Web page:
Yesterday, I saw a demo of the Homebiogas bioreactor: it's essentially an artificial stomach that uses colonies of microbes to digest your home food waste (it can do poop, too, but people tend to be squeamish about this), providing enough clean-burning biogas to cook your next meal, heat your house, or run a generator — what's left behind is excellent fertilizer.
Biogas is a pretty well-established technology (Marco Polo came back from China with stories of pipes coming out of subterranean middens that supplied clean-burning gas), but it has fallen out of favor in the past century or so. Bioreactors are small, cheap, odorless, and very simple — the people behind Homebiogas also build open source bioreactors all over the world, in refugee camps, prisons, cold climates, hot climates, cities and the countryside.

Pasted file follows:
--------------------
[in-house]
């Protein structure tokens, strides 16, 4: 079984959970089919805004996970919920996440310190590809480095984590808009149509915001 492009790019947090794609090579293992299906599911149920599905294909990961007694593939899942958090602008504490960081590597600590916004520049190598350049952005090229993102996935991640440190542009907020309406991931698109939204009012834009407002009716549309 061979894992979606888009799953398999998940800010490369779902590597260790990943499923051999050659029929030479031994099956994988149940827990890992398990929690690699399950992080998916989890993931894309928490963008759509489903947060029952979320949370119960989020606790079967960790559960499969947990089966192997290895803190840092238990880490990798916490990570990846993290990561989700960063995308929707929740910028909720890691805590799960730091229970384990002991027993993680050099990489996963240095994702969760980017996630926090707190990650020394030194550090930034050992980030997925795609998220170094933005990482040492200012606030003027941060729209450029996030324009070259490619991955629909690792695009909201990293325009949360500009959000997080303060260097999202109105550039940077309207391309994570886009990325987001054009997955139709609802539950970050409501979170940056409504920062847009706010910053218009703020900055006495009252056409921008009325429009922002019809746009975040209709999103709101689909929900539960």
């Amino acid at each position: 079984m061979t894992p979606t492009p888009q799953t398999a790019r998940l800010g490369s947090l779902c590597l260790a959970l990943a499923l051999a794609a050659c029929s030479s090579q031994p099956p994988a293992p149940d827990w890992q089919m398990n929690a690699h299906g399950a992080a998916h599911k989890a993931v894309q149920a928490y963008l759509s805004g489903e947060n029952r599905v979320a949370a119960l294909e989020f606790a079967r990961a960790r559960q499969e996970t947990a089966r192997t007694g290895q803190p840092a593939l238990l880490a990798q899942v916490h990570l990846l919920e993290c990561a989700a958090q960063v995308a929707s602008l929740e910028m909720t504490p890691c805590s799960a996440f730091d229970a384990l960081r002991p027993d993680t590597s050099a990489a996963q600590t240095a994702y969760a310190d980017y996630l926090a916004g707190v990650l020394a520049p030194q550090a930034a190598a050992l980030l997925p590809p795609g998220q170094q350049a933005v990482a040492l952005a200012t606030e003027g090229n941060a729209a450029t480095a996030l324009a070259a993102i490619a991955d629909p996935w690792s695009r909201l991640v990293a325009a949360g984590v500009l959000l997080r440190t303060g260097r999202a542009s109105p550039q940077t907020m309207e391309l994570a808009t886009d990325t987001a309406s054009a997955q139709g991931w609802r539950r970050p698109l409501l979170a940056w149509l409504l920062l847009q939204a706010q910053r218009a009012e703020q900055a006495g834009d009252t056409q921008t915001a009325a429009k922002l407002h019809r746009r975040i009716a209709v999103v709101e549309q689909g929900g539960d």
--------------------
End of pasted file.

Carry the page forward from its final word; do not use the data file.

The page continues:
Home bioreactors are small enough for apartment living, and provide a bridge for people trying to live on renewables — powering generators or supplying cooking gas when the sun is down or the wind stops blowing.
My family and I just bought a house in Southern California and are planning a renewables renovation in the next couple years (depending on book advances!), and in addition to a solar roof, I'm definitely going to look at setting up our house to turn our food-waste into energy.